Photograph by Emily Kennedy & Lakyn Barton
One of the great paradoxes of our generation is the way that communication is getting better and worse at the same time. We’ve integrated so much technology into our everyday lives that we can engage in dialogue with others without ever really needing to see who’s on the other end of the line. Often the topic of an unrelenting debate between myself and one of my particularly technology worshipping friends is the sad truth that sending a text message has all but replaced a quick phone call to let someone know you’re going to be late. Likewise, the popularity of online dating has mitigated the need for potential mates to search for one another in real life.
With these technological advances that offer us convenience and ease, we also end up with dulled vocabularies and poor social skills. As a fervent supporter of the feather and ink, I found myself in yet another lunch-date-turned-dispute with said pal over what’s more valuable, the ability to have meaningful human conversations or being able to type a mistake-free text message in the dark. My friend, who wears a suit to his job in a skyscraper on Bay St. and is devout to his Blackberry, raves about the greatness of the information era, and the beauty of being able to converse with his associates via Skype. “It’s so convenient, Carly”, he says. “If it’s raining outside, I send an email telling my office we’ll meet on Skype. No one gets wet.”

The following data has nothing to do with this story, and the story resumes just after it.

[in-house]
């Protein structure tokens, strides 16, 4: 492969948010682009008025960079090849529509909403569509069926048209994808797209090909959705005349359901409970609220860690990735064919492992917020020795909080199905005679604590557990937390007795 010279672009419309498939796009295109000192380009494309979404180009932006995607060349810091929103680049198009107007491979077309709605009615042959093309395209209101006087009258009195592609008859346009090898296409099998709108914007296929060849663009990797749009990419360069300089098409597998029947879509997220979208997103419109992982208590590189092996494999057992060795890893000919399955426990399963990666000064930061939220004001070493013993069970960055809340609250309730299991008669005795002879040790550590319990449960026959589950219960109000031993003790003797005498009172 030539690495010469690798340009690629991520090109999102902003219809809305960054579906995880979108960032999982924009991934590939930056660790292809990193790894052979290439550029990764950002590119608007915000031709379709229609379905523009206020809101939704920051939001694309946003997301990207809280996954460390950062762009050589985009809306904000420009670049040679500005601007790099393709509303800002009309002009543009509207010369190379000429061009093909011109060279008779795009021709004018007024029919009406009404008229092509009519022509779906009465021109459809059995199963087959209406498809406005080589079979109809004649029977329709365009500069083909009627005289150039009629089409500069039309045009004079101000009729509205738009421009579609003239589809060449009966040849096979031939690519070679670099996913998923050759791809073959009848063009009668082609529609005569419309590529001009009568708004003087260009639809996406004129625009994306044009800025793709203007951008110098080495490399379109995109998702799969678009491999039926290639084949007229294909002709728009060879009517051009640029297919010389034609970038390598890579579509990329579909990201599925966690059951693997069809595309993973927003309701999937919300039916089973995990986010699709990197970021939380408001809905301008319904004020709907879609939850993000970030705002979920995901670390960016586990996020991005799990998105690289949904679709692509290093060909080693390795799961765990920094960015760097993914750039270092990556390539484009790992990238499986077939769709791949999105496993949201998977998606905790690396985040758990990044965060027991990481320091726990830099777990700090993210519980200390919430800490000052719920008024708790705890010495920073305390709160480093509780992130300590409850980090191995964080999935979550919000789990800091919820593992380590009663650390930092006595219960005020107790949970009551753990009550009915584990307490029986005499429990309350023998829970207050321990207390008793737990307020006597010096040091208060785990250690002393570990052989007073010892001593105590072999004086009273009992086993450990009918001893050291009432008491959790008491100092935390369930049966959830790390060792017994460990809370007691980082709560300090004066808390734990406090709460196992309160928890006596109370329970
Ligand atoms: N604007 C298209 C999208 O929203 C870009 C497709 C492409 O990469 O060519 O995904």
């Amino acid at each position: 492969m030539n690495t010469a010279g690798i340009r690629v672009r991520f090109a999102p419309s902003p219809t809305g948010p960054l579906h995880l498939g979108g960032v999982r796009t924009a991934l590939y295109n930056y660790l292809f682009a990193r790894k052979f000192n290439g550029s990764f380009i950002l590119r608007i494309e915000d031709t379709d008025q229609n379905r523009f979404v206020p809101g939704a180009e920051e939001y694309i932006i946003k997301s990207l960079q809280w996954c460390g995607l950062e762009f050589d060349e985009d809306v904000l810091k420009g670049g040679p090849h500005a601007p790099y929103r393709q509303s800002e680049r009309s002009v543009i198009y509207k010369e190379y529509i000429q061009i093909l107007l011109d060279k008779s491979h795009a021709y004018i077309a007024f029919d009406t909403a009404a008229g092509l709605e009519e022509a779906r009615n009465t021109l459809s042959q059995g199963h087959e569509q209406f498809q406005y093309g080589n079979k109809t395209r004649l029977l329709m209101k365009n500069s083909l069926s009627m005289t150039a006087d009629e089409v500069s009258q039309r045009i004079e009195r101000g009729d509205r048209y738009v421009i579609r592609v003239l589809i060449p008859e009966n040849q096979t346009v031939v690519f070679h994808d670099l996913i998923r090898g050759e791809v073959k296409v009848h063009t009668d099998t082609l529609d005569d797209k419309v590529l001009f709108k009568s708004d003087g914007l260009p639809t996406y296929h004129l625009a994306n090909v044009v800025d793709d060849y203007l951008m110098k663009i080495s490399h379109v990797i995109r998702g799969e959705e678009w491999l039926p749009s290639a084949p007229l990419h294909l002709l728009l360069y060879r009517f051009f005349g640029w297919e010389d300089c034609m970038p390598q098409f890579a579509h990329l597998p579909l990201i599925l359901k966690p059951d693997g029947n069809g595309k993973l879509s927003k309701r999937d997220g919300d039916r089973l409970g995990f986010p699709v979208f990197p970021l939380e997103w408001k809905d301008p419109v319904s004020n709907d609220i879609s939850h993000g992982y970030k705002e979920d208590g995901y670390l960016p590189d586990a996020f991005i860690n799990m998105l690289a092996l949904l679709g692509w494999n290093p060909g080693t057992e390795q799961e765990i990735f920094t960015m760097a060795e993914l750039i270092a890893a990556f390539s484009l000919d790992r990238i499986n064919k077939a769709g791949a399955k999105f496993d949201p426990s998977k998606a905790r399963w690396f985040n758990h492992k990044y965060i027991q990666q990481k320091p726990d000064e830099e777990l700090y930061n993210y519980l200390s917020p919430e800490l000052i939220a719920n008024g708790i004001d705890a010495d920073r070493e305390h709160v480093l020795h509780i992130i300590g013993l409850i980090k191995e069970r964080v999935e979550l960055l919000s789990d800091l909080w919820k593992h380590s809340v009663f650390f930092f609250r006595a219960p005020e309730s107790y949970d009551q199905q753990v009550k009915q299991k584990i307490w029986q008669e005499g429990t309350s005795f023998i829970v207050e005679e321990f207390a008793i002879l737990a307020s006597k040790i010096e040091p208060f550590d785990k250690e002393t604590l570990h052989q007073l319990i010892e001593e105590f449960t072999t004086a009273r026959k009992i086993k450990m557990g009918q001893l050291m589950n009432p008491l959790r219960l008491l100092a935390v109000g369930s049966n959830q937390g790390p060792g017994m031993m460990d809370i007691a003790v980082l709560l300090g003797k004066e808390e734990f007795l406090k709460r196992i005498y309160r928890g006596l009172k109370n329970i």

I ponder this. He goes on. “Just think, without technological advance, there would be no Chatroulette.”
He is laughing, but I am confused. I ask him to explain what he means by this term I have never heard before. Is it a chat room? Does it pertain to online gambling? Chuckling still, he tells me to find out for myself, so that is exactly what I do upon returning home later that night.
Expecting to see a roulette wheel and the invitation to enter my credit card number, I sign on to find a white screen with two faces on top of one another, each in a box. One of the faces is mine, the other, who knows. He said his name was Randall. I clicked “Next.” Not a full minute went by before I realized that Chatroulette had nothing to do with gambling. More accurately, it is a website that pairs random strangers from around the world together for web cam-based conversations. I was intrigued.
With the Internet as invasive as it is, and becoming more tightly controlled by business and governments, here I had found a website that prides itself on anonymity. And also mutual masturbation. This was discovered just a handful of moments after my naive intrigue melted into the realization that of course there’s a catch to this. If perverted males find a way to infiltrate every good bar in every good neighbourhood of every good city, why wouldn’t they find a way to infiltrate Chatroulette? I’m not being patriarchal here – statistics show that 89% of Chatroulette users are male.